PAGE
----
A list is also given of examples of illnesses to be considered recordable illnesses. It is clear by inference that such illnesses can only be recorded by the employer when there is an evident connection between exposure and onset of symptoms. While this necessary condition does not rule out the recording of long-latent illnesses which may have been caused by "environmental factors associated with employment," as a practical matter, the recording of such illnesses is not likely to occur, given the mobility of the American workforce and the limitations of occupational epidemiology. The difficulties in assessing "the full level of occupational illness" are both policy-related, as BLS Commissioner Janet Norwood suggested at the hearing before your Subcommittee on June 20, and research-related, as Deputy Assistant Secretary Patrick Tyson noted on that occasion. Detection and attribution of occupational causes to long-latent diseases are complex problems. Among the complicating factors in determining whether a long-latent illness is in fact job-related are the following: the mobility of the American workforce already noted; the role of life-style (smoking, drinking, diet), and heredity; the difficulties scientists acknowledge in determining the dose-response relationship in man; the relative roles of primary carcinogens (promoters and initiators) ; and the possible synergistic effects of multiple exposures. Thus, even if exposure to a toxic substance is found to have occurred in an individual's workplace experience fifteen or twenty years earlier, imponderables may remain. For example, can that exposure be considered evidence that the illness the employee later contracted was due to that cause, or could the illness have been due, let us say, to other exposures in the individual's home environment? Unfortunately, even physicians are often unable to assess accurately the extent of an occupationally-related disease in an individual. for example, an article in the September 1983 American Journal of Public Health, titled "Sentinel Health Events...: A Basis for Physician Recognition and Public Health Surveillance," indicated that fewer than ten percent of board-certified pathologists were able to diagnose asbestosis in a straightforward example of the disease. If medically trained professionals have so little success in recognizing occupational illness, a statistical assessment of the extent of the problem at this time may well be, as Dr. Norwood testified, "...an intractable problem."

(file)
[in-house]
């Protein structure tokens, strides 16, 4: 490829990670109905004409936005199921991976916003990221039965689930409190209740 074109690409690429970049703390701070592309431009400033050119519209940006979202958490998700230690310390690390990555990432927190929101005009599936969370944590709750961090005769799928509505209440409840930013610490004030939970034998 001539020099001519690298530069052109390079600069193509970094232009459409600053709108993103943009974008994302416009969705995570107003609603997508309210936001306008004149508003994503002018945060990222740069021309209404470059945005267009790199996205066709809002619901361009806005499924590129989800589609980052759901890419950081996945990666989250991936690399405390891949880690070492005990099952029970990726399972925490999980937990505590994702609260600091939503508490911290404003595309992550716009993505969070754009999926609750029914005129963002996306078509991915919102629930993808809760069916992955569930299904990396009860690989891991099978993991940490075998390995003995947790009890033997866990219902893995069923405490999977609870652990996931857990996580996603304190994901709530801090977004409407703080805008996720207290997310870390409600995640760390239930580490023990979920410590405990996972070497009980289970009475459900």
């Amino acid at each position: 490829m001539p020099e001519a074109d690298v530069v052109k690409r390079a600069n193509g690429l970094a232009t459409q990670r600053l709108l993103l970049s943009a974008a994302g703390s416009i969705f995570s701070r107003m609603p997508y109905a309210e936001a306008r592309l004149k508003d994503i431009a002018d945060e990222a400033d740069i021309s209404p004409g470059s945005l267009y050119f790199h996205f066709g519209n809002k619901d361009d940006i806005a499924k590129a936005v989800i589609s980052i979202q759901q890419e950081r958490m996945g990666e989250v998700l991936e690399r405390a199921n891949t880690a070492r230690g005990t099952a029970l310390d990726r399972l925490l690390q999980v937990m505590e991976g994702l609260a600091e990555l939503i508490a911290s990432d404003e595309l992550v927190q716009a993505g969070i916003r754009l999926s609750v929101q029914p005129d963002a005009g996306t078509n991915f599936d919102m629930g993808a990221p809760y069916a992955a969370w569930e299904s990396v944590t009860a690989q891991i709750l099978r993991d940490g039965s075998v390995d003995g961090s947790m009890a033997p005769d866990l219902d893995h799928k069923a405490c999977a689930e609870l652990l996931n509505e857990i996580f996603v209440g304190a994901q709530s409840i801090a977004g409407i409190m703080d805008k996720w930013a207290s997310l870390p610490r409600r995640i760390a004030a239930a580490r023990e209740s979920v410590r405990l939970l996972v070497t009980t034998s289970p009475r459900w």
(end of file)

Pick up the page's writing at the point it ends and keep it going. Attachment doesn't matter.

In response to your last question, additional authority to the Secretary would not assist the Department in assessing the "full level of occupational illnesses." Under section 8 (c) of the Act, the Occupational Safety and Health Administration (OSHA) has the authority to prescribe and enforce regulations necessary to collect information related to occupational injuries and and illnesses, including long-latent illnesses. These are the regulations published in 29 CFR 1904.

From a review of the language of the Act, the Secretary of Labor appears to have sufficient authority to collect information about the factors leading to occupational illnesses. The difficulty lies not in lack of authority or in the ability of the Secretary to issue regulations, but in the ability of employers and the general public, and ultimately the scientific community, first, to recognize an illness, and secondly, to classify it as occupationally-related. In summary, the Occupational Safety and Health Act provides sufficient authority to the Secretary to gather any available information from employers. The technical ability of the individuals at the workplace to record that information is at this time insufficient to improve current aggregate estimates about the incidences of occupational illnesses.

Sincerely,

Raymond & Donovan

Raymond J. Donovan

Enclosures